Some New England states are expected to have higher than normal tides Monday because of the total solar eclipse, according to a Washington-state-based tides expert.
Tides are expected to be within the highest 30 of the 730 high tides a year in places such as Providence, Boston and Maine. That's within the top five percent of the year's largest tides.
Jonathan White, tides expert from Orcas Island in the San Juan Islands of Washington state, said Providence typically has high tides between four and six feet, but high tide could reach 6.2 feet Monday.
White said the tides will be larger because of the sun and moon's alignment.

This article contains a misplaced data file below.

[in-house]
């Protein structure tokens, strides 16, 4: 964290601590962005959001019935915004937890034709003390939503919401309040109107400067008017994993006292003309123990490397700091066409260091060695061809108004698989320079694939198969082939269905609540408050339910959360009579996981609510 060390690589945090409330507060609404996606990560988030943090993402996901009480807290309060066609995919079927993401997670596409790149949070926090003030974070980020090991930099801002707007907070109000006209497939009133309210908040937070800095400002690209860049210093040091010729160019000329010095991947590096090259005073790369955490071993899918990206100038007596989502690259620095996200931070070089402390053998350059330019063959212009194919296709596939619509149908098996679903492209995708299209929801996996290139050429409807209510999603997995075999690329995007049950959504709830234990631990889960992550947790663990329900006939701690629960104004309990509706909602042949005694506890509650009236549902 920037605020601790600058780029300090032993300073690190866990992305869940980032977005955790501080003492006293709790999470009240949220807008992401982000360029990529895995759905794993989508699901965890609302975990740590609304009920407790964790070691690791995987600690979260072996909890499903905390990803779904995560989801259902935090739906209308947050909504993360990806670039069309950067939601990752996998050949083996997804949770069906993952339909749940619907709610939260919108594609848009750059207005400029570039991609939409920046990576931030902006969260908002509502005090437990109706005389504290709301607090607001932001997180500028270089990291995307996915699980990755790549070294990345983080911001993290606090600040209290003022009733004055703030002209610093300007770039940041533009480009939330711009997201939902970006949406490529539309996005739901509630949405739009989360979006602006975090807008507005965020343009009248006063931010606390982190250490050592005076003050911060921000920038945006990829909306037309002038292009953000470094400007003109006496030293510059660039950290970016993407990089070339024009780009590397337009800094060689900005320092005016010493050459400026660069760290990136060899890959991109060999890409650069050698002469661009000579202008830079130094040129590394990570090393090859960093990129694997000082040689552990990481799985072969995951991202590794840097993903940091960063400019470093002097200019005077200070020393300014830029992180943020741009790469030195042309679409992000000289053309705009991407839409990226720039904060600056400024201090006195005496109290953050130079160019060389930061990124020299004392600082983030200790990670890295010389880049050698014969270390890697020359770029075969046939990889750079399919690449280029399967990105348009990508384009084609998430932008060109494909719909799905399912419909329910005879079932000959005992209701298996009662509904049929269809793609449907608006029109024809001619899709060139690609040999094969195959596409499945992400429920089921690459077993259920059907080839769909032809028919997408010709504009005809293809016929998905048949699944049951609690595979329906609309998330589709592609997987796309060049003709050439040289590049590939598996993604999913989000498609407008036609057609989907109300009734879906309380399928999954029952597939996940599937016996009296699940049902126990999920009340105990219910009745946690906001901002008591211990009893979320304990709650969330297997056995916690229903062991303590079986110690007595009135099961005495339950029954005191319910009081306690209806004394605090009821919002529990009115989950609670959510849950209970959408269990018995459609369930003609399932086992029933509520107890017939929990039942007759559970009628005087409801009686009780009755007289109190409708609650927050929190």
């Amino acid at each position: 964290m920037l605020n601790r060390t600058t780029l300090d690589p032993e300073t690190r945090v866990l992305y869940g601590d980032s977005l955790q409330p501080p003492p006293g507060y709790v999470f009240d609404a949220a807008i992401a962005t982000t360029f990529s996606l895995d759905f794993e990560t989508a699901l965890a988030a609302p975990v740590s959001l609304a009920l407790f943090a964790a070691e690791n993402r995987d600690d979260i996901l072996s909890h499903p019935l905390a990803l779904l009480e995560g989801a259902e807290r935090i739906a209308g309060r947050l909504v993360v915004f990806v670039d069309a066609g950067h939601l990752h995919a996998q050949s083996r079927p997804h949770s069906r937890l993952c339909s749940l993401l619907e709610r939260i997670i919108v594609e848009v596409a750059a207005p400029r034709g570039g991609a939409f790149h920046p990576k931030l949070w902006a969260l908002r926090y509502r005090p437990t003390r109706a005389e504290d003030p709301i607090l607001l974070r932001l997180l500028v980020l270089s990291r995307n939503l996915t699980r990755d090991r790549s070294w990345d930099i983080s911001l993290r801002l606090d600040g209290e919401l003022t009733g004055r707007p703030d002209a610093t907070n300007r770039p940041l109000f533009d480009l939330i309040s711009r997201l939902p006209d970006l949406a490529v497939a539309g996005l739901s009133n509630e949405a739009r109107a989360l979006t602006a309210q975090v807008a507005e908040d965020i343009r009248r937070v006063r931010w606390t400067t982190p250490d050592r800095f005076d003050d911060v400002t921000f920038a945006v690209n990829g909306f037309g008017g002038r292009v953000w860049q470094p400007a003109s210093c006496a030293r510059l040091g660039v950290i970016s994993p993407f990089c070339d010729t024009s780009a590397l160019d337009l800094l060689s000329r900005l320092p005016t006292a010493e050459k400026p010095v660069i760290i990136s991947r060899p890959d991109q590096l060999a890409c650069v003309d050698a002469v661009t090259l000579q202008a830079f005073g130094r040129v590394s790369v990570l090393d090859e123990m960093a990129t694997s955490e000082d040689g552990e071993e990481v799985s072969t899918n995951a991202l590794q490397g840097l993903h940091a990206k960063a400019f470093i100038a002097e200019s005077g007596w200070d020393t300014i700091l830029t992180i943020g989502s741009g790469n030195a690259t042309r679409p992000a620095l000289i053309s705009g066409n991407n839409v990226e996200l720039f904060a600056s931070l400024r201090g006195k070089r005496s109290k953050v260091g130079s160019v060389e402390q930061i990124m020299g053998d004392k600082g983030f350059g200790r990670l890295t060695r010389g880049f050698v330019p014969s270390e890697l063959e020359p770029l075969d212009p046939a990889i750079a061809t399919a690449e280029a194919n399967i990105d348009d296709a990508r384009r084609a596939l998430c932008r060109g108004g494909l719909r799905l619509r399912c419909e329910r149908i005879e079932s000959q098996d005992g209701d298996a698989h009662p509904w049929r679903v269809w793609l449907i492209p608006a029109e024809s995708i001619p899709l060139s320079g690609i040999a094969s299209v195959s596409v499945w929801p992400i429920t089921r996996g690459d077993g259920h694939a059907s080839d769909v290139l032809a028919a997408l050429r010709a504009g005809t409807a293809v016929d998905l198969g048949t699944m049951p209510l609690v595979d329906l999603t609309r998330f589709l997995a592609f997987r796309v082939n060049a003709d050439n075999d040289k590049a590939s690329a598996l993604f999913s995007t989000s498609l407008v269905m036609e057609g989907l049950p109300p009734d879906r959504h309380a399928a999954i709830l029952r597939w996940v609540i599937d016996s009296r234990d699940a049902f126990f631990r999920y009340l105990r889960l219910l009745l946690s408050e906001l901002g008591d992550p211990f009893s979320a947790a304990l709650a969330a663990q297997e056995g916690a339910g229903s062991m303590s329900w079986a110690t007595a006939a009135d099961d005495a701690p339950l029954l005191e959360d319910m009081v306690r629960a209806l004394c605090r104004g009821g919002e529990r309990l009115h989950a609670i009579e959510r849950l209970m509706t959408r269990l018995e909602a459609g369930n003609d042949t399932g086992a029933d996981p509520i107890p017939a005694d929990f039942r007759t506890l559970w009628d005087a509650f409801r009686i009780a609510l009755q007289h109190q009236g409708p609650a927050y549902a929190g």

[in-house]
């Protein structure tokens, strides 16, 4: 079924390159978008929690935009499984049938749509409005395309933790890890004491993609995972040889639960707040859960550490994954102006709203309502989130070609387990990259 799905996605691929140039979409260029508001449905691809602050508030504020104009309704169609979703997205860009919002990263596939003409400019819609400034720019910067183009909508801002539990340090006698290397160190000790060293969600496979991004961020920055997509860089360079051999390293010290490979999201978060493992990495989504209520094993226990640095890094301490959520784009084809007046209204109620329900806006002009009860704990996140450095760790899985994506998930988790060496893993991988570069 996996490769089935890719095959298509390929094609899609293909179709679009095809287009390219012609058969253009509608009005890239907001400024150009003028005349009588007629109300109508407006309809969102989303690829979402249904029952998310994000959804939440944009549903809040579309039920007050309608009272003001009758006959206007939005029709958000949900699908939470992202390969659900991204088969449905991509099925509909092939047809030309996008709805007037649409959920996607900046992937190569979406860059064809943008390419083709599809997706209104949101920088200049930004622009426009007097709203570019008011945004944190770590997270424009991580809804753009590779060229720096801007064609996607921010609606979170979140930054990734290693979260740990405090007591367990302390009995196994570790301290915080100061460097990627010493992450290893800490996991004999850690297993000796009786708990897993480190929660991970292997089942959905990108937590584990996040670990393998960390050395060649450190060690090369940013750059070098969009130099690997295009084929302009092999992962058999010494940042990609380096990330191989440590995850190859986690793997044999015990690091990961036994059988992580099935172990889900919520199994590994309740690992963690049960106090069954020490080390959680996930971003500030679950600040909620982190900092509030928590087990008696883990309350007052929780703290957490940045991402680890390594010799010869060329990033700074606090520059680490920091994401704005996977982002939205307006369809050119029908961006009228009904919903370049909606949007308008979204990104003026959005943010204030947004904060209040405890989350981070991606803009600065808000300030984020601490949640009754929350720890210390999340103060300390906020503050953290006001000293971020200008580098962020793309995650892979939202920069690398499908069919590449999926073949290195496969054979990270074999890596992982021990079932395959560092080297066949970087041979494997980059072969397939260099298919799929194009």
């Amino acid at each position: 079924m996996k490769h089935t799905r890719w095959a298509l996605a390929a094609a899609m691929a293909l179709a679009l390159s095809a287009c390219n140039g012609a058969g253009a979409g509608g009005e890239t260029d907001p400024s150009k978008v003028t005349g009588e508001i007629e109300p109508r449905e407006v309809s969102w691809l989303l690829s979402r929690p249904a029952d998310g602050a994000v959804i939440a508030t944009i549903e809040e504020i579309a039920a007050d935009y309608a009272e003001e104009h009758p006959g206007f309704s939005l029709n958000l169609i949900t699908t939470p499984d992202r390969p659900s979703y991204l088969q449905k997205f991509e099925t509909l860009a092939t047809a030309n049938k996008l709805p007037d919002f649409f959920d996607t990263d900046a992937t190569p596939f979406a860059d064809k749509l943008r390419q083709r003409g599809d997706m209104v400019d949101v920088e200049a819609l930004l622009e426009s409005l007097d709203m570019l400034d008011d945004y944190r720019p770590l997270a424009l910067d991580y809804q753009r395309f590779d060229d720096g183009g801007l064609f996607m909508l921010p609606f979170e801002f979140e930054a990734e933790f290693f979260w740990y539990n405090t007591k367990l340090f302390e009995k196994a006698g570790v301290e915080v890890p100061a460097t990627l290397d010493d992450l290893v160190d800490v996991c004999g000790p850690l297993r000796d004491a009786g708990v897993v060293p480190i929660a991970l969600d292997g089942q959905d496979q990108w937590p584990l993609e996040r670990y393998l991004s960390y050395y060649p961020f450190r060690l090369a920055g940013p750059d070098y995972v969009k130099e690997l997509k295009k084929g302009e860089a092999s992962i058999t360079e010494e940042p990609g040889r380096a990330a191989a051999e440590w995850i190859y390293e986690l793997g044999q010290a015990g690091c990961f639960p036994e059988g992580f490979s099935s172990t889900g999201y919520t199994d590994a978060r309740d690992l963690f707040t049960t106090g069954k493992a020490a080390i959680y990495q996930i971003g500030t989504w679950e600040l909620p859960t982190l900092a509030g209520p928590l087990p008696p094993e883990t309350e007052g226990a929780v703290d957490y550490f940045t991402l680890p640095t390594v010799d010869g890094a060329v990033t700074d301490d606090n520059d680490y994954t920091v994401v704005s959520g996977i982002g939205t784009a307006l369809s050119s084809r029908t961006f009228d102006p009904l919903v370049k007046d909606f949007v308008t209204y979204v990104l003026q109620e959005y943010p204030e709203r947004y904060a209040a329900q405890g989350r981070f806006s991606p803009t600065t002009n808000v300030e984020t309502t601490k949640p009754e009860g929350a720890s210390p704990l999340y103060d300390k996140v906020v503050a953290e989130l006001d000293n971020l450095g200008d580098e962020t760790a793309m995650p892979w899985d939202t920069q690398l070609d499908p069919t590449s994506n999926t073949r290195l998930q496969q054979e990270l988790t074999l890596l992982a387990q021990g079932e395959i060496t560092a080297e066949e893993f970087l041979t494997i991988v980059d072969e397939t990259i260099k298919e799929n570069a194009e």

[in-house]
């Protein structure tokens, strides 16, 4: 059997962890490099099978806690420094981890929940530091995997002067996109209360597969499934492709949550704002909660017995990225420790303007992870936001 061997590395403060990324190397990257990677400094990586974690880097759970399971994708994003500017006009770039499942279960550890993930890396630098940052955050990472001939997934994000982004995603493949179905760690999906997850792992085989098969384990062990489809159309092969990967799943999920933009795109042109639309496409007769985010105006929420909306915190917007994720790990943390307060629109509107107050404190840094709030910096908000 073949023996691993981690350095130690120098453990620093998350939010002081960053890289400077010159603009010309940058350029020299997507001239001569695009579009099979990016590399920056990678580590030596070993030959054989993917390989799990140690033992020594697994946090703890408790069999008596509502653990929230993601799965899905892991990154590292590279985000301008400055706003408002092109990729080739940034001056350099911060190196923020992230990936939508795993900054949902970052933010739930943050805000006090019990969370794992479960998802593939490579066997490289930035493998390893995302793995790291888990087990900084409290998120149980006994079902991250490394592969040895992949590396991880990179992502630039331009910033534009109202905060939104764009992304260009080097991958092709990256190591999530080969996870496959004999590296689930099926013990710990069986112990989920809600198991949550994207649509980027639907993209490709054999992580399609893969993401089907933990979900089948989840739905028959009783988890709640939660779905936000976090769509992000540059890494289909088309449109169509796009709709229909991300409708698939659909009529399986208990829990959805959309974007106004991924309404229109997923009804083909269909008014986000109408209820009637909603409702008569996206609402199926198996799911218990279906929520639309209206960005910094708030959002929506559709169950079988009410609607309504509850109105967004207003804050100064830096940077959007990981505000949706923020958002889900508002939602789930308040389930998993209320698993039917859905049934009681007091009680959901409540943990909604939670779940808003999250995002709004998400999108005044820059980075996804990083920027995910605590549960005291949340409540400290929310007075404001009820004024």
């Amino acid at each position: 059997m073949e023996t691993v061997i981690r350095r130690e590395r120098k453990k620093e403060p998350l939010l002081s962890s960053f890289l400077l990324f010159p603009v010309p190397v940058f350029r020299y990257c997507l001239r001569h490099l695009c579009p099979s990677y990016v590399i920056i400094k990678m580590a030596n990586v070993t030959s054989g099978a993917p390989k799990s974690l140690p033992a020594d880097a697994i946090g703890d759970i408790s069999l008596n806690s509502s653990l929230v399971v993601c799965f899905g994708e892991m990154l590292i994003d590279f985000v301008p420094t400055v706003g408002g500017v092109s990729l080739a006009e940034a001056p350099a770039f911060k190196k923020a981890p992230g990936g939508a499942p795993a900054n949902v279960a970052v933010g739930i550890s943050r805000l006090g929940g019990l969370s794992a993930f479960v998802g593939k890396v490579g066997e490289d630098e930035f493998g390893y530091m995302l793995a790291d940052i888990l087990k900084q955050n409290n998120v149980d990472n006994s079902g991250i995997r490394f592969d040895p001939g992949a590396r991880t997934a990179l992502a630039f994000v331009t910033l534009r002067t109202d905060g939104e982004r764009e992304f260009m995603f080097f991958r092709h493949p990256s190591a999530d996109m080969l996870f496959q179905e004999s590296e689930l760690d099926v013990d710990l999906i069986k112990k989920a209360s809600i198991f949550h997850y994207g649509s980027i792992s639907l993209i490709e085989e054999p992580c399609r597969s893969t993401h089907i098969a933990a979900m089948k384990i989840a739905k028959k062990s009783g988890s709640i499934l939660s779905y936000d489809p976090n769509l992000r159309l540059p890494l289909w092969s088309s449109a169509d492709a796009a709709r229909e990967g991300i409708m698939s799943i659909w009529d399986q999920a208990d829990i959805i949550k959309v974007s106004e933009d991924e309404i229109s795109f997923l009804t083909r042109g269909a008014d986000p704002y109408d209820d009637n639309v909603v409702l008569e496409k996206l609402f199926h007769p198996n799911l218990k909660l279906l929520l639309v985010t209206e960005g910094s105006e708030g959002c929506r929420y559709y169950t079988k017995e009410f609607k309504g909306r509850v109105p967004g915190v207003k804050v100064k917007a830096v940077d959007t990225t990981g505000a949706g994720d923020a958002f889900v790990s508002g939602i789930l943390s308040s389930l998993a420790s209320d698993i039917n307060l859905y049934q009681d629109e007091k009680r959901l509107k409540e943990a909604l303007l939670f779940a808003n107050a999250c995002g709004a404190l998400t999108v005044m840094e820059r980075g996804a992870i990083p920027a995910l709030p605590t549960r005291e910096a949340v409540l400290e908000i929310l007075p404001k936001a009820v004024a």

"They are aligned perfectly, so there is no better relationship of the sun and moon that influences the tides on earth than a full eclipse," White said.
High and low tides are influenced by the sun and moon's gravitational pulls every day. However, White said during the eclipse, the sun and moon's perfect alignment allows the sun to enhance the moon's gravitational pull on the Earth, creating larger tides.
The next high tide in Providence will be at 8:43 p.m.
States within the region should see higher tides within a day and a half of the eclipse.